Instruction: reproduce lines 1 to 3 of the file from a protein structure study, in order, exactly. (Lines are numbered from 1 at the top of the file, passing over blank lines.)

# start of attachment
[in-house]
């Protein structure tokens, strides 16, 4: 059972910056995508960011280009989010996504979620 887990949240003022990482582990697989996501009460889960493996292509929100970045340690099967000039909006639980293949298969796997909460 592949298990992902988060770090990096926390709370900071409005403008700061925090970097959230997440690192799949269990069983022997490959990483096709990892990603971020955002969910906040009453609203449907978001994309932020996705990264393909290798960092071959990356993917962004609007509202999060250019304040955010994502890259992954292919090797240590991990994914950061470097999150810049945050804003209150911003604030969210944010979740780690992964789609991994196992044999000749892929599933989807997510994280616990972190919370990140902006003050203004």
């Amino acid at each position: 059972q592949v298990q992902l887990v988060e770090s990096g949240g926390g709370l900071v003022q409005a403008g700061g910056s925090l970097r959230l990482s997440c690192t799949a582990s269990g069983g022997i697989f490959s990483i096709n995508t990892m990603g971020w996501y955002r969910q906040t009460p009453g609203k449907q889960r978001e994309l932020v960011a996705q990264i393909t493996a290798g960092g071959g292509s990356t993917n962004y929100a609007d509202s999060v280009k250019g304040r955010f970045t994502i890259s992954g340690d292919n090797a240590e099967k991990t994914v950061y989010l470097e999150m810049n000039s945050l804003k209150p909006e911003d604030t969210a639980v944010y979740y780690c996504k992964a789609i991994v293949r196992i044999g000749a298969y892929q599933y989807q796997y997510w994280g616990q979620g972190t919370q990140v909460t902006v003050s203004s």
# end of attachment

[in-house]
């Protein structure tokens, strides 16, 4: 059972910056995508960011280009989010996504979620 887990949240003022990482582990697989996501009460889960493996292509929100970045340690099967000039909006639980293949298969796997909460 592949298990992902988060770090990096926390709370900071409005403008700061925090970097959230997440690192799949269990069983022997490959990483096709990892990603971020955002969910906040009453609203449907978001994309932020996705990264393909290798960092071959990356993917962004609007509202999060250019304040955010994502890259992954292919090797240590991990994914950061470097999150810049945050804003209150911003604030969210944010979740780690992964789609991994196992044999000749892929599933989807997510994280616990972190919370990140902006003050203004």
């Amino acid at each position: 059972q592949v298990q992902l887990v988060e770090s990096g949240g926390g709370l900071v003022q409005a403008g700061g910056s925090l970097r959230l990482s997440c690192t799949a582990s269990g069983g022997i697989f490959s990483i096709n995508t990892m990603g971020w996501y955002r969910q906040t009460p009453g609203k449907q889960r978001e994309l932020v960011a996705q990264i393909t493996a290798g960092g071959g292509s990356t993917n962004y929100a609007d509202s999060v280009k250019g304040r955010f970045t994502i890259s992954g340690d292919n090797a240590e099967k991990t994914v950061y989010l470097e999150m810049n000039s945050l804003k209150p909006e911003d604030t969210a639980v944010y979740y780690c996504k992964a789609i991994v293949r196992i044999g000749a298969y892929q599933y989807q796997y997510w994280g616990q979620g972190t919370q990140v909460t902006v003050s203004s």